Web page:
- “Want To Help Women Rabbis Get The Respect They Deserve? Here’s A List,” The Forward, By: Kari Hofmaister Tuling
From the Wider World
- Opinion: Enough Leaning In. Let’s Tell Men to Lean Out. Ruth Whippman. New York Times.
- Nonprofit CEO Gender Pay Gap Persists. Ernie Smith.
- 7 Practical Ways to Prevent Gender Bias in the Hiring Process. Rebecca Knight.
- How the BBC Women are Working Toward Equal Pay. Lauren Collins. The New Yorker.
- How Medicine Became the Stealth Family-Friendly Profession. Claire Cain Miller. NYT Parenting, August 21, 2019.
- What Men Can Do to Be Better Mentors and Sponsors to Women. Rania H. Anderson and David G. Smith. Harvard Business Review, August 7, 2019.
- A model apology from a sinner-saint. The Christian Century, March 11, 2019.
- Losing my religion for equality. President Jimmy Carter. Sydney Morning Herald, July 15, 2009
- I.H. Head Calls For End of All-Male Panels. Pam Belluck. New York Times, June 12, 2019.
- Men Invented Likeability. Guess Who Benefits. Claire Bond Potter. New York Times, May 4, 2019.
- What ‘Good’ Dads Get Away With. Darcy Lockman. New York Times, May 4, 2019.
- Here’s how companies can clear the way for more women to climb the corporate ladder. Joseph Holt. CNN Business, April 30, 2019.
- Women Did Everything Right. Then Work Got ‘Greedy.’ Claire Cain Miller. New York Times, April 26, 2019.
- Do & Don’t: An Open Letter to Older Make Senior Pastors Regarding Your Working Relationships with Younger Women/Femme/Non-Binary Associate Colleagues. Andrea Roske-Metcalfe. Young Clergy Women International, June 5, 2018.
- How Boston Is Trying to Close the Gender Pay Gap. Anna Louise Sussman. New York Times, May 26, 2018.
- Picture a Leader. Is She a Woman? Heather Murphy. New York Times, March 16, 2018.
- If Only Quoting Women Were Enough. Amanda Taub and Max Fisher. New York Times, February 9, 2018.
- Children Hurt Women’s Earnings, but Not Men’s. Claire Cain Miller. New York Times, February 5, 2018.
- “White Privilege: Unpacking the Invisible Knapsack” by Peggy McIntosh
This classic 1989 description of white privilege suggests that a recognition of the advantages conferred by whiteness in America might facilitate awareness in men of the advantages conferred by their gender identity.
- “If Only Quoting Women Were Enough” by Amanda Taub and Max Fisher
This article from the New York Times of February 9, 2018, contends that the discrepancy in journalistic citation of male versus female experts—about 3-to1 according to the authors—represents the tip of an iceberg. The difficulty in finding female voices to cite stems from the challenges faced by women trying to reach the upper echelons of journalism, academia, and research institutions. Citing more female experts, therefore, is a merely symbolic gesture that should be accompanied by changes to the systems that stifle the advancement of women.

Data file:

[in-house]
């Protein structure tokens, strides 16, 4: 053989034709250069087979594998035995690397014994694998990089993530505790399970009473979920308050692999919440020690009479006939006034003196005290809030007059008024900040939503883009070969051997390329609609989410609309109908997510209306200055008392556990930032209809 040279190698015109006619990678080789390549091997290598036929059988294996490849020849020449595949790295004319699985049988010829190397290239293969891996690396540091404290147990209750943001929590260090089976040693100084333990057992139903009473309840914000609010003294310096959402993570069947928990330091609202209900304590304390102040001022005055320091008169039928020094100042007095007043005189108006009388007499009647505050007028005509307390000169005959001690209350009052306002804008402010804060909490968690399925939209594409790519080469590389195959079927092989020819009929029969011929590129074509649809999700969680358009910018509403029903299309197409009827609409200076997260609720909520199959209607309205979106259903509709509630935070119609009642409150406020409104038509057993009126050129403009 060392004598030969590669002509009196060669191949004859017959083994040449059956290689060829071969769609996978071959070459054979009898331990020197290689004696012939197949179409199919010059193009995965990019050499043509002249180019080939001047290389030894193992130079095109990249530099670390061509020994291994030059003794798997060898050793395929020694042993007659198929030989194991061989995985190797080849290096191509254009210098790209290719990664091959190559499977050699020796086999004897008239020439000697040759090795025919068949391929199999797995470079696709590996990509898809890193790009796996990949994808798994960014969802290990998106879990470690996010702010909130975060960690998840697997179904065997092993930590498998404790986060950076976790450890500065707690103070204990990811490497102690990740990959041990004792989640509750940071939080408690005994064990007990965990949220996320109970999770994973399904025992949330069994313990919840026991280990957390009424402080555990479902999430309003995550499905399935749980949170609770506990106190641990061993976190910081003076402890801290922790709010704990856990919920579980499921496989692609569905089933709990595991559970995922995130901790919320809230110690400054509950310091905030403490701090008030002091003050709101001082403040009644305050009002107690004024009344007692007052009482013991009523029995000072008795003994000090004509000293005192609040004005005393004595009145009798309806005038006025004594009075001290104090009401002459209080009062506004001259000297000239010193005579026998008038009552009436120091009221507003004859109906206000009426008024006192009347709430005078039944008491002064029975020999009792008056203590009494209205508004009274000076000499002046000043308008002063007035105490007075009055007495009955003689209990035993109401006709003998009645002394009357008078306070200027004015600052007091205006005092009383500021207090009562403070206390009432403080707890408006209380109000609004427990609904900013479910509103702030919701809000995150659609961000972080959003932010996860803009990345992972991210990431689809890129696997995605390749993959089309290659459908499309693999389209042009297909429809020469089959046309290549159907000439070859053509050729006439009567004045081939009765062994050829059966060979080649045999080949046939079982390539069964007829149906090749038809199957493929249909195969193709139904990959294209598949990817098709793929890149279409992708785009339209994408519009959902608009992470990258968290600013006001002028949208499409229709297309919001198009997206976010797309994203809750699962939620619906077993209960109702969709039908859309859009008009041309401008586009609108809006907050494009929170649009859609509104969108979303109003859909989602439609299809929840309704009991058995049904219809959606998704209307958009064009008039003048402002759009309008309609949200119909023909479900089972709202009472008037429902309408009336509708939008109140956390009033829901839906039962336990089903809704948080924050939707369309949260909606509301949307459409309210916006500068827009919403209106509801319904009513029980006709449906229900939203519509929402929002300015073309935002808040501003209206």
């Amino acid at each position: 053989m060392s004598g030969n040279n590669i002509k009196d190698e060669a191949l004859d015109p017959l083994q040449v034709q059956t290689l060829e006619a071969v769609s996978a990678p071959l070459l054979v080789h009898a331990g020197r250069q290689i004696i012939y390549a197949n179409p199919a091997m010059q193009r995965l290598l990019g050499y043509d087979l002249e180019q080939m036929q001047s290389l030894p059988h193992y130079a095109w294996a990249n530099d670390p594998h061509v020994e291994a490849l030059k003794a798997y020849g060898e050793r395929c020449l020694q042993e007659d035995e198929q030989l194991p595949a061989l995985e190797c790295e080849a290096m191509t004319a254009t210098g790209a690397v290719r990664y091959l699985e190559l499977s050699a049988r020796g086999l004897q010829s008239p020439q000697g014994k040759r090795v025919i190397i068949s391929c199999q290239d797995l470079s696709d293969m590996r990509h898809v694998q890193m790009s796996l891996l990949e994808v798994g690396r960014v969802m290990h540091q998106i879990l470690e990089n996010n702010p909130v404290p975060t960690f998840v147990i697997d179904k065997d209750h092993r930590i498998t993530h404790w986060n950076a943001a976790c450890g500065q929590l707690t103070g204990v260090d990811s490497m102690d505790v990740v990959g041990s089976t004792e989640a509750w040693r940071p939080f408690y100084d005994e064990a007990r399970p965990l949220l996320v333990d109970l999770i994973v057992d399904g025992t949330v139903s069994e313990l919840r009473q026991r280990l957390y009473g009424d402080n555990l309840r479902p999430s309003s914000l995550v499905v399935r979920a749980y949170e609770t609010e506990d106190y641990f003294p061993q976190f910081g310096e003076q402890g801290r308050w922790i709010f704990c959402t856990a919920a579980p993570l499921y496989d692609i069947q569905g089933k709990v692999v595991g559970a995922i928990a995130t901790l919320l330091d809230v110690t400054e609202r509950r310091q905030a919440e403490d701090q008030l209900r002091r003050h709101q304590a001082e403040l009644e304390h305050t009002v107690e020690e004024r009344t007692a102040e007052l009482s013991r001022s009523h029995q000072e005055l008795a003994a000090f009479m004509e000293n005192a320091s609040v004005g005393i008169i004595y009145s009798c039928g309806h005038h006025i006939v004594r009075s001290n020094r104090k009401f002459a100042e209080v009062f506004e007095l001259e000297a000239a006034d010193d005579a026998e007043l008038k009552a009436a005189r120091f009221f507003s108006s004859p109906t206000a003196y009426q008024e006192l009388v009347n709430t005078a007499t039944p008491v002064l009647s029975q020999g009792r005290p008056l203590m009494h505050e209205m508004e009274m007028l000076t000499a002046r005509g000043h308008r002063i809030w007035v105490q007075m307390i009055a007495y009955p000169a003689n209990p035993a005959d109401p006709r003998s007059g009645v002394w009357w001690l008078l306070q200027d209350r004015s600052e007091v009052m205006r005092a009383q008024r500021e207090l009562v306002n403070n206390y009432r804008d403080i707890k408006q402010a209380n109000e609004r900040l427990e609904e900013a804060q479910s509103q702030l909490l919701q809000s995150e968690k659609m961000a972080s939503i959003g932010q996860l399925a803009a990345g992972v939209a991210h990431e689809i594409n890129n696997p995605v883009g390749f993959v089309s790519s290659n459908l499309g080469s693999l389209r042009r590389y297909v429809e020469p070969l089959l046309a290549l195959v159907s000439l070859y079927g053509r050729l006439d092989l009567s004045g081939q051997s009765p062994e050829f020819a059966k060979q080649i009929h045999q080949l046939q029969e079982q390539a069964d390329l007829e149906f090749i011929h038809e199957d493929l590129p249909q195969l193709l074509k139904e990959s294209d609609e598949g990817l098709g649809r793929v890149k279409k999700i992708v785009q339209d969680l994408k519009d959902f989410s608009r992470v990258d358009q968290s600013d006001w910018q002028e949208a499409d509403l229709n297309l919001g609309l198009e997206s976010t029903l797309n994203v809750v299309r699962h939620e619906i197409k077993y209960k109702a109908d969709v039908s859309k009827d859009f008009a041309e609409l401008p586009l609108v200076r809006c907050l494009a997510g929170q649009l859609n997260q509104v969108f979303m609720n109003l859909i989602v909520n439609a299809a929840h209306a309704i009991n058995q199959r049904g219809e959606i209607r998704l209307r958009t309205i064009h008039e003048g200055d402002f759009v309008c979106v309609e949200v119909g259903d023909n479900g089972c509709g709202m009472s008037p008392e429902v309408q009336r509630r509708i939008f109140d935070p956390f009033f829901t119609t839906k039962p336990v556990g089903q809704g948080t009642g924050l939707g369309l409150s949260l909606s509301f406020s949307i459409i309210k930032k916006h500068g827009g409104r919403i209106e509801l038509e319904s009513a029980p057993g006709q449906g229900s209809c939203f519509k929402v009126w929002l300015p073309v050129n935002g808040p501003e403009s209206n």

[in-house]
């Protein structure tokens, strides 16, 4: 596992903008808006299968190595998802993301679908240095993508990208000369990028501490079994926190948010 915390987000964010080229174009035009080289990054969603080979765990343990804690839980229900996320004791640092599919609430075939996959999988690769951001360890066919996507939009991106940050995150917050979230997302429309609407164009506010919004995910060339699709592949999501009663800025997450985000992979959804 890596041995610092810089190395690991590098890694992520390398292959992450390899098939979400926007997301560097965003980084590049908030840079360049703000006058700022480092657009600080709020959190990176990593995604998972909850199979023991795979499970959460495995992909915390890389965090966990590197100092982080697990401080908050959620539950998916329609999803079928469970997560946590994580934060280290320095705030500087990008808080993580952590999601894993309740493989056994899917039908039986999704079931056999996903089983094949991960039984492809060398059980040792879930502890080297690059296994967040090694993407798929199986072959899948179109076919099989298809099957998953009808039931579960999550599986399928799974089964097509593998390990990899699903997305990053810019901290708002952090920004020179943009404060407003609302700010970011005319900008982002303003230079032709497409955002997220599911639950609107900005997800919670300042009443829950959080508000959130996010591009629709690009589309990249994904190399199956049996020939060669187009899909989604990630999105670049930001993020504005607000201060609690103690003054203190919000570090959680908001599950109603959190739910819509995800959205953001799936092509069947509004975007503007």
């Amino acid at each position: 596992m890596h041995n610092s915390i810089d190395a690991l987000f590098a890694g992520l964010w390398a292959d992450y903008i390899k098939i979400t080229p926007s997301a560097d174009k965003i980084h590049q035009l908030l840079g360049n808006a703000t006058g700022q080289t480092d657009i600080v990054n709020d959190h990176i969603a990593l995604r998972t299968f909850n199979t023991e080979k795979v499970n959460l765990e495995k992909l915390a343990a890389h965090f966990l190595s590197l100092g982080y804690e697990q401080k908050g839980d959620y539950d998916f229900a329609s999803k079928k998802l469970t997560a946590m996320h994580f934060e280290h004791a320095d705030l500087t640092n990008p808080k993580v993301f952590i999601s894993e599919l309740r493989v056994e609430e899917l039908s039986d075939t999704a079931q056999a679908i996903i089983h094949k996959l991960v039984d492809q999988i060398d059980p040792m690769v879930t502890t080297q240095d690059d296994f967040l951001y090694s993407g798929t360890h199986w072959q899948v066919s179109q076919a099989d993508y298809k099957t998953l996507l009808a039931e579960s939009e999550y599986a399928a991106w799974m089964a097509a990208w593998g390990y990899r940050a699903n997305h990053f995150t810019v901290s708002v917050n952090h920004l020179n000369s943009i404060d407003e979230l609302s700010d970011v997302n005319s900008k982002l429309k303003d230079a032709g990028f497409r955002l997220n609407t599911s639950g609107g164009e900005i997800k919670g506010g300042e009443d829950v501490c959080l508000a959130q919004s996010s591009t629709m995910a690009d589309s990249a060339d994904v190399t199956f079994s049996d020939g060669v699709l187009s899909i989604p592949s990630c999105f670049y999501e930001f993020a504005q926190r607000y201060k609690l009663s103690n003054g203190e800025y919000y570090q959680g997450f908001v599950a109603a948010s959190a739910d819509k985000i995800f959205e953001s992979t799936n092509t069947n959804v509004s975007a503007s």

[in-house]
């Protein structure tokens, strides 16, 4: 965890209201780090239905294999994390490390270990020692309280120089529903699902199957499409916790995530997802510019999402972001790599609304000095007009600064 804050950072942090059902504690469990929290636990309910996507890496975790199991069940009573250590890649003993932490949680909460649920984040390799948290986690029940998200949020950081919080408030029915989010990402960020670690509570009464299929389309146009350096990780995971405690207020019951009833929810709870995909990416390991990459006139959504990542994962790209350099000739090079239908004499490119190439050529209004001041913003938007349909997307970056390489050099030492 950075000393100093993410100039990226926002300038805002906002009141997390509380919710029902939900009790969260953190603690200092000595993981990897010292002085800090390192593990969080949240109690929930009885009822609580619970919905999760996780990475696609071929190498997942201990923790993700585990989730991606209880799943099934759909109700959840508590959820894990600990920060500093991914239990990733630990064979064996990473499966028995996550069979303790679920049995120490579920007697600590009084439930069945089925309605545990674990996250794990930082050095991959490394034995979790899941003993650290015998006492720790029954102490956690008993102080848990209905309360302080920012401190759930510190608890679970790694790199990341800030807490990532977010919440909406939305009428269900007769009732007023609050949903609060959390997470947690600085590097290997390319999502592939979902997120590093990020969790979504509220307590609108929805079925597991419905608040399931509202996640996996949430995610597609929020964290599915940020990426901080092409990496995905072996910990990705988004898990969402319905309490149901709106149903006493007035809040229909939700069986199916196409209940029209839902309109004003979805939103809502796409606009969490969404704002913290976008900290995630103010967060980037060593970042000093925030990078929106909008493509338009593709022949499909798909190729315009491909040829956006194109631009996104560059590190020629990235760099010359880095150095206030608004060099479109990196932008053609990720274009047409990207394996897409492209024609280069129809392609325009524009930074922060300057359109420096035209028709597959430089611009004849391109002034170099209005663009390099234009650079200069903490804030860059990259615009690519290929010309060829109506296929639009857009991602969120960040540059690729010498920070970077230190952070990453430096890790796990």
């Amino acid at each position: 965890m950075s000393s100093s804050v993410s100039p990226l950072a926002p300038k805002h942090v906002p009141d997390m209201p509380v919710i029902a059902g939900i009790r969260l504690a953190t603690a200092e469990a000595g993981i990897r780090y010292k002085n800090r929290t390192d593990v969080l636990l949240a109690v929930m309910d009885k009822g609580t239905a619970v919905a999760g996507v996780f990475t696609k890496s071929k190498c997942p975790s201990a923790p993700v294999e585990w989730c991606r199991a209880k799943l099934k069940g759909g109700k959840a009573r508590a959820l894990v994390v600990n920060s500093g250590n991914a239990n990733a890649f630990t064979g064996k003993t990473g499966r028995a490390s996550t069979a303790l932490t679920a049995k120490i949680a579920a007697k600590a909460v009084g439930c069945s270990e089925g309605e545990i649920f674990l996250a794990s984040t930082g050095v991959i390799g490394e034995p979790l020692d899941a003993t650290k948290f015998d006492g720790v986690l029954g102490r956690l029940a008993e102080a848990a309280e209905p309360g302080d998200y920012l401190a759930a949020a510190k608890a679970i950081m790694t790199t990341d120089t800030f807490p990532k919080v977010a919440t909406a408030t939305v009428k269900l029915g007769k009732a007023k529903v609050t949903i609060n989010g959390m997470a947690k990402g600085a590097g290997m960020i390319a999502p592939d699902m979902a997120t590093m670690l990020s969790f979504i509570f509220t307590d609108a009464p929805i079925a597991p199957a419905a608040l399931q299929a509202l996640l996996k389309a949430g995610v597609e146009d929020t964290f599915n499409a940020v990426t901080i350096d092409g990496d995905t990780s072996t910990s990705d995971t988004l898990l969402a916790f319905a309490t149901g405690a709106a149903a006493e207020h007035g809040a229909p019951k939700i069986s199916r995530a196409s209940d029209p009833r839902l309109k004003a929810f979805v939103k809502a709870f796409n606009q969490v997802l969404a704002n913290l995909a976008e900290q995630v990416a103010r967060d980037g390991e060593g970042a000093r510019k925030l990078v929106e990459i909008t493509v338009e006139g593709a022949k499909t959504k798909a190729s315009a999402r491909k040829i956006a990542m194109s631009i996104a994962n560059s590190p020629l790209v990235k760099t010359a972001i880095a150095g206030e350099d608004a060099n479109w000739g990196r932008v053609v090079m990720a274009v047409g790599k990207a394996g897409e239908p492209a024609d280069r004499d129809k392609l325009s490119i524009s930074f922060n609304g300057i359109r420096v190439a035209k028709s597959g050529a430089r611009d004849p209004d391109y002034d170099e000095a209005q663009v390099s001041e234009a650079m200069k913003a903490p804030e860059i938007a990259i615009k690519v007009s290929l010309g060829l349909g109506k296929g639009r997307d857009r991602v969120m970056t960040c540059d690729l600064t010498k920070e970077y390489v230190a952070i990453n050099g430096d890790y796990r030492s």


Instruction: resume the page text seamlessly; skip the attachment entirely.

- “Children Hurt Women’s Earnings, but not Men’s (Even in Scandinavia)” by Claire Cain Miller
This article from the New York Times of February 8, 2018, argues that parenthood exacerbates the pay gap between men and women in both Europe and the United States. The gap between childless men and women pales in comparison to that between male and female parents, a phenomenon the authors attribute to the claim that working mothers, even in societies with generous parental leave policies and subsidized child care, spend more time rearing children and maintaining a home than do working fathers.
- “Diversity fatigue in the tech world” Los Angeles Times
Although many companies adopt diversity trainings and programs with good intentions, the lack of success and the continued insistence of using certain diversity programs has caused a sort of “I am sick of diversity trainings and initiatives” attitude among employees. Companies need to focus on not creating an us-versus-them dichotomy among their employees, which could lead to resentment and an overall feeling of discomfort with diversity initiatives.
- “Do & Don’t: An Open Letter to Older Male Senior Pastors Regarding Your Working Relationships with Younger Women/Femme/Non-Binary Associate Colleagues” by Andrea Roske-Metcalfe, Young Clergy Women International
The author, who enjoys a highly-functional working relationship with her senior, male pastor colleague, realizes hers is an anomaly in the Lutheran Church. She synthesizes a list of do’s and don’ts from crowd-sourced responses, which are relevant for all clergy who work with senior and/or associate clergy on how to avoid gender-based power dynamics which, when unchecked, can lead to exploitative working conditions, especially for younger, female associates.